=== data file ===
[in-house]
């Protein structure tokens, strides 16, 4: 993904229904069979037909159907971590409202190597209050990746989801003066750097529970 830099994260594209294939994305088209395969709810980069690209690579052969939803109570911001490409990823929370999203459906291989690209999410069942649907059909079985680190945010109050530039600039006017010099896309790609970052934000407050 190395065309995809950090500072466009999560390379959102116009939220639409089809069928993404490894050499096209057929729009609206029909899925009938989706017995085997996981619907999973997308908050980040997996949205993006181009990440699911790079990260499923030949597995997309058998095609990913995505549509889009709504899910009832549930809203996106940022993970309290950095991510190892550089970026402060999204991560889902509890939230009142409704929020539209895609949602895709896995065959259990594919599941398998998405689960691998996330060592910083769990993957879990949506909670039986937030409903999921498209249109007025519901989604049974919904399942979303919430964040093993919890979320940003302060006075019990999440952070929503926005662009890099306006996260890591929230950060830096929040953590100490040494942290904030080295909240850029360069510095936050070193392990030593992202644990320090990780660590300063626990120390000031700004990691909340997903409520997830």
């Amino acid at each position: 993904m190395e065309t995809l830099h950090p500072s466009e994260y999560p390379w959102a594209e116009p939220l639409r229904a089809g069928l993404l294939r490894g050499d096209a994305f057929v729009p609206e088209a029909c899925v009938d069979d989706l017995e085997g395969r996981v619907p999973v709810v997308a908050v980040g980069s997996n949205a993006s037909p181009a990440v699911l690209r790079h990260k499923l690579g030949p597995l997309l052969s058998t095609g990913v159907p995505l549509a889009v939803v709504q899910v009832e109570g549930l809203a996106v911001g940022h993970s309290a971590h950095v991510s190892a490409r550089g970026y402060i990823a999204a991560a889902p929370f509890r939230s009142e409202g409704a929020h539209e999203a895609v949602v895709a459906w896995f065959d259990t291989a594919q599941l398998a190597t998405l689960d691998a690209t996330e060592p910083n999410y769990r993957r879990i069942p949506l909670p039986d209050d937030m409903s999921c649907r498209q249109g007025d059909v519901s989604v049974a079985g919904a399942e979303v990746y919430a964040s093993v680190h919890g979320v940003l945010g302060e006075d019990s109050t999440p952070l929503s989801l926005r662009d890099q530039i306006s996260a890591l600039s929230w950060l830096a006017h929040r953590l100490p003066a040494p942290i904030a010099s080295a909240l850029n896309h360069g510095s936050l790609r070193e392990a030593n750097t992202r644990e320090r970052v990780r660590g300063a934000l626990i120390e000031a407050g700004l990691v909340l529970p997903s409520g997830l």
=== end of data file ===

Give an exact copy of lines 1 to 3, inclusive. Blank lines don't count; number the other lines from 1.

[in-house]
């Protein structure tokens, strides 16, 4: 993904229904069979037909159907971590409202190597209050990746989801003066750097529970 830099994260594209294939994305088209395969709810980069690209690579052969939803109570911001490409990823929370999203459906291989690209999410069942649907059909079985680190945010109050530039600039006017010099896309790609970052934000407050 190395065309995809950090500072466009999560390379959102116009939220639409089809069928993404490894050499096209057929729009609206029909899925009938989706017995085997996981619907999973997308908050980040997996949205993006181009990440699911790079990260499923030949597995997309058998095609990913995505549509889009709504899910009832549930809203996106940022993970309290950095991510190892550089970026402060999204991560889902509890939230009142409704929020539209895609949602895709896995065959259990594919599941398998998405689960691998996330060592910083769990993957879990949506909670039986937030409903999921498209249109007025519901989604049974919904399942979303919430964040093993919890979320940003302060006075019990999440952070929503926005662009890099306006996260890591929230950060830096929040953590100490040494942290904030080295909240850029360069510095936050070193392990030593992202644990320090990780660590300063626990120390000031700004990691909340997903409520997830």
């Amino acid at each position: 993904m190395e065309t995809l830099h950090p500072s466009e994260y999560p390379w959102a594209e116009p939220l639409r229904a089809g069928l993404l294939r490894g050499d096209a994305f057929v729009p609206e088209a029909c899925v009938d069979d989706l017995e085997g395969r996981v619907p999973v709810v997308a908050v980040g980069s997996n949205a993006s037909p181009a990440v699911l690209r790079h990260k499923l690579g030949p597995l997309l052969s058998t095609g990913v159907p995505l549509a889009v939803v709504q899910v009832e109570g549930l809203a996106v911001g940022h993970s309290a971590h950095v991510s190892a490409r550089g970026y402060i990823a999204a991560a889902p929370f509890r939230s009142e409202g409704a929020h539209e999203a895609v949602v895709a459906w896995f065959d259990t291989a594919q599941l398998a190597t998405l689960d691998a690209t996330e060592p910083n999410y769990r993957r879990i069942p949506l909670p039986d209050d937030m409903s999921c649907r498209q249109g007025d059909v519901s989604v049974a079985g919904a399942e979303v990746y919430a964040s093993v680190h919890g979320v940003l945010g302060e006075d019990s109050t999440p952070l929503s989801l926005r662009d890099q530039i306006s996260a890591l600039s929230w950060l830096a006017h929040r953590l100490p003066a040494p942290i904030a010099s080295a909240l850029n896309h360069g510095s936050l790609r070193e392990a030593n750097t992202r644990e320090r970052v990780r660590g300063a934000l626990i120390e000031a407050g700004l990691v909340l529970p997903s409520g997830l």